I’ve been tussling with this movie ever since I saw it two nights ago. I still can’t decide if The Jacket gets close to something like greatness, or if it’s just a (sometimes accidentally) funny mess. At this point, I lean toward the former assessment, but can’t quite overlook the latter.
This is a difficult film. Noting that it has similarities to the director’s cut of The Butterfly Effect, with nods to Jacob’s Ladder, Eternal Sunshine of the Spotless Mind and even Altered States, isn’t all that helpful.
Allusions to all those films are here, but few have anything to do with what The Jacket is finally all about. Where The Butterfly Effect is free with its various alternate realities, this film is more focused. Jacob’s Ladder is evoked only in the loosest possible sense. Eternal Sunshine has a thematic connection in the sense of clinging to a supposedly erased memory. Strangely, no one seems to have picked up on the Altered States connection, even though screenwriter Massy Tadjedin and director John Maybury clearly use a similar technique to unlock the mind of their main character, and the lead-ins to those scenes where he moves from one reality to the other are handled almost identically to those in the Ken Russell picture.
But The Jacket is really just drawing on these works to meet a different end. In other words, for all the films it draws from, the movie is ultimately as much unlike those films as it is like them. If that sounds complex, that’s because it is.
Whatever else The Jacket is, it’s about as far removed from your average multiplex fodder as can be imagined. The premise alone is a bit daunting.
Adrien Brody stars as Jack Starks, who is shot in the head during Desert Storm and at first is thought to be dead. When it turns out he isn’t, he’s patched up and sent home, where he becomes a kind of aimless drifter who meets a young girl, Jackie Price (newcomer Laura Marano), and her alcoholic mother, Jean (Kelly Lynch, Joe Somebody), who are stranded on the road with a broken truck. Jackie seems immediately drawn to him and he gives her his dog tags when she asks for them, but the mother is abusive and leaves him standing there after he gets their truck back on the road. Soon afterward, he’s picked up by another driver (Brad Renfro, Ghost World), who promptly murders a policeman and pins the crime on Jack, whose head trauma keeps him from remembering what happened.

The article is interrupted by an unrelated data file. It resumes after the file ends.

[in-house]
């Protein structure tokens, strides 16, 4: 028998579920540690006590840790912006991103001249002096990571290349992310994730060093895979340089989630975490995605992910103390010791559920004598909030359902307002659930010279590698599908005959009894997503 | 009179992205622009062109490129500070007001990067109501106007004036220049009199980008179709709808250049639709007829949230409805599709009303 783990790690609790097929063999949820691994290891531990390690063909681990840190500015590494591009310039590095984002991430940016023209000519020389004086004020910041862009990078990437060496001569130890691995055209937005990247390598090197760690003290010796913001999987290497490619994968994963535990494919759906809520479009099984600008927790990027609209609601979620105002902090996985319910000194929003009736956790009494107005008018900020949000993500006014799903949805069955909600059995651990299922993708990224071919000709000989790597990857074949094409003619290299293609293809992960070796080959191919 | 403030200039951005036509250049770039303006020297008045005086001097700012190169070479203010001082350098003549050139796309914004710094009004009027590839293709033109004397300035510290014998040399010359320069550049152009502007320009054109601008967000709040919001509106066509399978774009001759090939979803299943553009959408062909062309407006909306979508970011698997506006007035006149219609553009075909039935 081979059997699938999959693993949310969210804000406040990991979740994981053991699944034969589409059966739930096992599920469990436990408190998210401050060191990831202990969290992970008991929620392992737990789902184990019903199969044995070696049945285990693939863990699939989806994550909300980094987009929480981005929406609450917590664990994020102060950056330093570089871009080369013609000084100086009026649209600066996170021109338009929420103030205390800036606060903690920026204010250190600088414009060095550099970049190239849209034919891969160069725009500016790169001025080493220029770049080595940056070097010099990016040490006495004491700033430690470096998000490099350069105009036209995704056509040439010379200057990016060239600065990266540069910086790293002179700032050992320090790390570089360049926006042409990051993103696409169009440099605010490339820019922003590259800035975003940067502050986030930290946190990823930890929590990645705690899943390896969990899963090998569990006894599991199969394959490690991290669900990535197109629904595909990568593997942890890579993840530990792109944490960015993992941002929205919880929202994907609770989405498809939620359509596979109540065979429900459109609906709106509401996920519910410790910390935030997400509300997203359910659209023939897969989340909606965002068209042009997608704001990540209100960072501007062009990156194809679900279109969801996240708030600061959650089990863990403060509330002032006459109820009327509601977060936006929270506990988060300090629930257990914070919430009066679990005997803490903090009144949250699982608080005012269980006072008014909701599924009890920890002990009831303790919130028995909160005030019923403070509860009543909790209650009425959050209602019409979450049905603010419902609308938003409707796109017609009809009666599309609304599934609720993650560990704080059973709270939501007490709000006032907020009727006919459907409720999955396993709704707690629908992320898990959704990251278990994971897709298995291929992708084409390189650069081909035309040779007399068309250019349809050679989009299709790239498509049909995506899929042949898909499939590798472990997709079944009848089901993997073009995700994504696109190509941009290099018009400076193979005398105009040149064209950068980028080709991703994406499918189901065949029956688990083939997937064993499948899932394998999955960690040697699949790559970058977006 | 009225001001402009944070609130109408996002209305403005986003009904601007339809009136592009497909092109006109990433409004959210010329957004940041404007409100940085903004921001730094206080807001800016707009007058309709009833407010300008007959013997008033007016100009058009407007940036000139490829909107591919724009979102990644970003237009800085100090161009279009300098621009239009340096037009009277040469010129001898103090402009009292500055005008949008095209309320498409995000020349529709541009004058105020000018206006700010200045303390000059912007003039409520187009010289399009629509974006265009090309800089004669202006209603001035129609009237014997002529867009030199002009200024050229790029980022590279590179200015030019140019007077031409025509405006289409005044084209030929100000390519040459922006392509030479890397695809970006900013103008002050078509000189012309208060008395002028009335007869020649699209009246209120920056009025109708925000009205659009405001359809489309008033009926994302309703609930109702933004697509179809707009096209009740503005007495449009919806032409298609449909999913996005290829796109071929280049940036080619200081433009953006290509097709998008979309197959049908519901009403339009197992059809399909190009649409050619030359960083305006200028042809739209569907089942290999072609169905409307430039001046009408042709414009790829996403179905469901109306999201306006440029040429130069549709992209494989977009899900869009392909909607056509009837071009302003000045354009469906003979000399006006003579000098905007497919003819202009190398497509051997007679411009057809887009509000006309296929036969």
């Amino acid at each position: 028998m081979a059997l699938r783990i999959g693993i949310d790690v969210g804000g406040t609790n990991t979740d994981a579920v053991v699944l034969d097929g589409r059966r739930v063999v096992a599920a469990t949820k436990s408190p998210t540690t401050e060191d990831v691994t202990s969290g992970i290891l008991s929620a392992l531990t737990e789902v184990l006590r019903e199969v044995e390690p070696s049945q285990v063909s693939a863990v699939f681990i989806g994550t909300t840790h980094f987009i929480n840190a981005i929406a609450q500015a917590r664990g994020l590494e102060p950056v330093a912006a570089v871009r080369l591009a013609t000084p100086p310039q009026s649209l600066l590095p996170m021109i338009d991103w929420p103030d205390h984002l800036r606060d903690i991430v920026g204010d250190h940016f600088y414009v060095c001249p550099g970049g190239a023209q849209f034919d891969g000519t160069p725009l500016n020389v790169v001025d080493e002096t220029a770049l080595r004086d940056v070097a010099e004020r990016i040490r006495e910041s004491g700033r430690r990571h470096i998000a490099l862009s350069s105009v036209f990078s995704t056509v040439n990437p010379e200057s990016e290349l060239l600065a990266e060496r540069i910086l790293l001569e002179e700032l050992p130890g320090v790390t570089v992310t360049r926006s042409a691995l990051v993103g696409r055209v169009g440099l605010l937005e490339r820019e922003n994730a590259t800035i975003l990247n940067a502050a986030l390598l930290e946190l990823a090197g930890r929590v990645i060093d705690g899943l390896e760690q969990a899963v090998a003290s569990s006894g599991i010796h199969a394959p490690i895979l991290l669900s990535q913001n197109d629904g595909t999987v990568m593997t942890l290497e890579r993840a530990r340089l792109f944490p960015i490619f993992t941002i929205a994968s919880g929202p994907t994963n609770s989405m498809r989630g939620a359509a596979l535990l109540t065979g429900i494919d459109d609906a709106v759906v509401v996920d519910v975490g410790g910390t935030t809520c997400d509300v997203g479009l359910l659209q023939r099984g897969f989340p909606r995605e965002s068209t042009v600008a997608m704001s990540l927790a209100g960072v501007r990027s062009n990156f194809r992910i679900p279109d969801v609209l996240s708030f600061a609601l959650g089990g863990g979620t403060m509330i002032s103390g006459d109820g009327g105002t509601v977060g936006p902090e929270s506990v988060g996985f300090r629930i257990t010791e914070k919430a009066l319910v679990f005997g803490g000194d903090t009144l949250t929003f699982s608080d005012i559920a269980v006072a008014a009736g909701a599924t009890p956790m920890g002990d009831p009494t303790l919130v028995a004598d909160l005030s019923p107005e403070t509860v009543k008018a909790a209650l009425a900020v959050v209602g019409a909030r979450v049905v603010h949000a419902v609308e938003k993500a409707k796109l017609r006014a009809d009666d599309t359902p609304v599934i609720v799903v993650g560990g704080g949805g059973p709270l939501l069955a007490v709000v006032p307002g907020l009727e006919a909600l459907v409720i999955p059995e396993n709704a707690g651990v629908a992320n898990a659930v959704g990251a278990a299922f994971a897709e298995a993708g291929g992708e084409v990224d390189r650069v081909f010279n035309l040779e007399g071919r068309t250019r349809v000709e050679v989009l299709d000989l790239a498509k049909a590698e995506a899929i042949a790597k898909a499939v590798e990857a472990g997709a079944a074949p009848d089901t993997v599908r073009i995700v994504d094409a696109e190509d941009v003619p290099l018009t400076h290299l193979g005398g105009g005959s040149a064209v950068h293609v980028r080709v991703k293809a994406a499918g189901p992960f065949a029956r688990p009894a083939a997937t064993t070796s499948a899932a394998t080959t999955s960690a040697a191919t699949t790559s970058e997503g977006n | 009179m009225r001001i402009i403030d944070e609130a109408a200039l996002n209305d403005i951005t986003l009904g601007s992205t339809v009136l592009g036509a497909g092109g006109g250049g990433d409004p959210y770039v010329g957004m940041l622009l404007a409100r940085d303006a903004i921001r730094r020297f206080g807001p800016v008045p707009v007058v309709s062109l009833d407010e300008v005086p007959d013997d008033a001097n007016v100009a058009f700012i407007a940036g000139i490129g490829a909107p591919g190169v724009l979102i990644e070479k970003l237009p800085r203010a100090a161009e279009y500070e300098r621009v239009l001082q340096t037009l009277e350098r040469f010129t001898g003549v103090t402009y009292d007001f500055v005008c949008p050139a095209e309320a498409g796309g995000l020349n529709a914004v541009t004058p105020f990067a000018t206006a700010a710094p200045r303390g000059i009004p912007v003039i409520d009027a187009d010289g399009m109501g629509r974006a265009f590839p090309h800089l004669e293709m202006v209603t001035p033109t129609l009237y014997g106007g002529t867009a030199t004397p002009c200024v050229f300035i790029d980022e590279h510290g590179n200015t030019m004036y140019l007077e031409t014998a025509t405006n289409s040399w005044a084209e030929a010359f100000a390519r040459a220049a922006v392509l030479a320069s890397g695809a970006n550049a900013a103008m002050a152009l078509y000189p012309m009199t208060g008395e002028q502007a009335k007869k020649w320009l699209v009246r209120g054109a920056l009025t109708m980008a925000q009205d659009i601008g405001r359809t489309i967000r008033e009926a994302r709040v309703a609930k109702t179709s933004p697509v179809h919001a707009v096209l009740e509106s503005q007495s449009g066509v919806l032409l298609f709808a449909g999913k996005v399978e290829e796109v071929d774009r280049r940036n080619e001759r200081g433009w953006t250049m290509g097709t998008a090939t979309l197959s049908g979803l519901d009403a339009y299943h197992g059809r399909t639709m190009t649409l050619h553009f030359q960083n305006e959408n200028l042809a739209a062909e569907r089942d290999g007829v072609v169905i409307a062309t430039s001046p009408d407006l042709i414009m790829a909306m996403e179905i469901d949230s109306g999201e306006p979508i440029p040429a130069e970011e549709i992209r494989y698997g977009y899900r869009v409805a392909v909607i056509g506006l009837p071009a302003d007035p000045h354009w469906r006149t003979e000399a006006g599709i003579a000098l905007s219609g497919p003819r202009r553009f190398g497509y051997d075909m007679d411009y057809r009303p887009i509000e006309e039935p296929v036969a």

Unable to defend himself, Jack is sentenced to an institution for the criminally insane, where he’s experimented on by Dr. Thomas Becker (Kris Kristofferson), whose “pioneering” techniques involve drugging his patients, putting them in a straitjacket and shunting them into a morgue drawer for long periods of time.
One of the weakest points of the film is the question of just what the clearly sadistic Becker thinks he can accomplish with this procedure. In Jack’s case, however, the experiments cause him to both fill in the gaps in his memory and propel him into the future — a future in which he is long dead from a seemingly inexplicable head injury suffered at the asylum. Jack’s question becomes whether or not he can change that future before suffering the fatal injury.
This may sound like stock sci-fi time travel stuff, but it’s handled in an untraditional way. And while the film abounds in more or less minor plot holes — some of which are unfortunately comic — it does manage to tackle the subject of time travel with unusual complexity. It also does so with a rare amount of emotional resonance.
When Jack meets and falls in love with the grown-up Jackie (Keira Knightley), they end up making love — a fact not lost on him when he pays a call on the 10-year-old Jackie in a subsequent scene. Fortunately, Brody is a good enough actor to pull out all the deep and strange emotion that would be inherent in any such meeting. And the film is savvy enough to uncomfortably tap into this by having young Jackie tell him she remembers him (though whether from the encounter on the road or some kind of “future recall” is left up to the viewer).
Director Maybury, whose previous films all seem to be of the art-house variety, keeps a firm hand on the material that’s important to the film’s emotional punch, and he employs a style that can be intentionally disconcerting. Jack’s “future” encounter with Becker (who knows Jack is now dead) is masterful in its use of close-ups — especially the ones on Jack’s mouth, which convey Becker’s inability to look his former test subject in the eye.
If Maybury is less assured in dealing with some of the plot mechanics, I’m inclined to cut him some slack based on what he accomplishes elsewhere. And the film’s ending, which is certain to be the subject of endless debate among viewers, is one of the bravest I’ve seen on a movie in some time, not in the least because it’s deliberately open to interpretation.
The Jacket may be flawed, but it’s also richly compelling. Rated R for violence, language and brief sexuality/nudity.
— reviewed by Ken Hanke